A statutory bad faith claim is NOT tolled merely because the property insurer invoked the appraisal process in the property insurance policy. Zaleski v. State Farm Florida Ins. Co., 46 Fla.L.Weekly D416b (Fla. 4th DCA 2021). A statutory bad faith claim requires the insured to comply with Florida Statute s. 624.155 and submit a civil remedy notice with Florida’s Department of Financial Services identifying the bad faith violations. The insurer is given sixty days to cure the asserted bad faith violations (typically involving non-payment or the payment of a lowball amount due to failure to settle a claim in good faith).
A statutory bad faith claim under s. 624.155 “is ripe for litigation when there has been (1) a determination of the insurer’s liability for coverage; (2) a determination of the extent of the insured’s damages; and (3) the required [civil remedy] notice is filed pursuant to section 624.155(3)(a).” Zaleski, supra (citation omitted).
In Zaleski, the property insurer argued that the sixty-date statutory cure period under section 624.155 should be tolled when it invokes the appraisal process within this sixty-day window; and because the insurer timely paid the award rendered by the appraiser, there can be no statutory bad faith. This argument was rejected:
The appraisal award is not a condition precedent to [the property insurer’s] obligation to pay Homeowners a fair amount due under the policy. To allow the sixty-day cure period to toll at the invocation of the appraisal process would allow insurers to cause delay or otherwise act in bad faith while escaping liability as long as it makes payment within the sixty-day time period of the appraisal award. This would negate and frustrate the purpose of the statute.
Of importance, when an insurer receives a statutory bad faith claim (i.e., the civil remedy notice), it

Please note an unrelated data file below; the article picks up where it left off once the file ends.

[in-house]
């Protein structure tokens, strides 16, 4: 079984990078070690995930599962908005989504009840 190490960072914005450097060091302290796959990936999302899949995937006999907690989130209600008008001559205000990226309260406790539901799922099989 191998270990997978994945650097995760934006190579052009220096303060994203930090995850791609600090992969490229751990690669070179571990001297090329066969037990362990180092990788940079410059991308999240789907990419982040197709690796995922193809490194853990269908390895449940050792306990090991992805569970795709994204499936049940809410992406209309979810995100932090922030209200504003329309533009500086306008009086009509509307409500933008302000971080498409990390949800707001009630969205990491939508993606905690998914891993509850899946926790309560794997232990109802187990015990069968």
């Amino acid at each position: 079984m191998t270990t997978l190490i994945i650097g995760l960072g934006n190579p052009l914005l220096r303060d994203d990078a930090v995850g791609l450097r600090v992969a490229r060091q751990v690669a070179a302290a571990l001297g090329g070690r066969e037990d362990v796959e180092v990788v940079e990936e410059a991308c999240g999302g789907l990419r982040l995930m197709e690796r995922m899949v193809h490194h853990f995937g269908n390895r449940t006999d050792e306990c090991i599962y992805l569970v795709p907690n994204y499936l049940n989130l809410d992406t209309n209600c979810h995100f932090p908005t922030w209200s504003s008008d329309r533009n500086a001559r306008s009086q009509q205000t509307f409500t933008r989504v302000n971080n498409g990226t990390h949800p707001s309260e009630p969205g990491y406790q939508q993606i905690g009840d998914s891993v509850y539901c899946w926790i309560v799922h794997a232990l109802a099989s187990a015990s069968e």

[M]ust evaluate a claim based upon proof of loss required by the policy and its expertise in advance of a determination by a court or arbitration. In other words, when an insurer receives a claim, it has an independent duty to evaluate the claim in advance of a determination of damages and take timely, independent action. Thus, the focus in a bad faith case is not whether the insurer ultimately paid the amounts due under the policy, but whether it acted reasonably in evaluating a claim prior to the determination of damages.
For example, “[a] fair evaluation would be evidence that an insurer did not action in bad faith. But a lowball offer made in bad faith is not cured by an insurer ultimately paying what it is later found to owe via appraisal process.” The determination of good faith or bad faith, however, “is usually a question for the finder of fact.”
Zaleski, supra, (internal citations omitted).
As I have mentioned in prior articles, it is key to work with qualified counsel when pursuing a property insurance claim and, of course, a bad faith insurance claim. Counsel can ensure all rights are preserved when it comes to preserving a bad faith claim and preparing and submitting the required civil remedy notice that starts the clock for the sixty-day cure period. Notably, in Zaleski, the insurer recognized coverage and paid what the insured believed, and what turned out to be, a lowball amount. The insured filed its civil remedy notice to start the cure period. The insurer then invoked the appraisal process hoping it would cure the sixty-day cure period; it did not. The appraiser determined the insured was entitled to almost the amount the insured’s adjuster valued the claim, which the insurer paid. However, as discussed, the invocation of the appraisal process and the timely payment of the appraiser’s award had NO bearing on whether the insurer committed bad faith based on its initial lowball payment.
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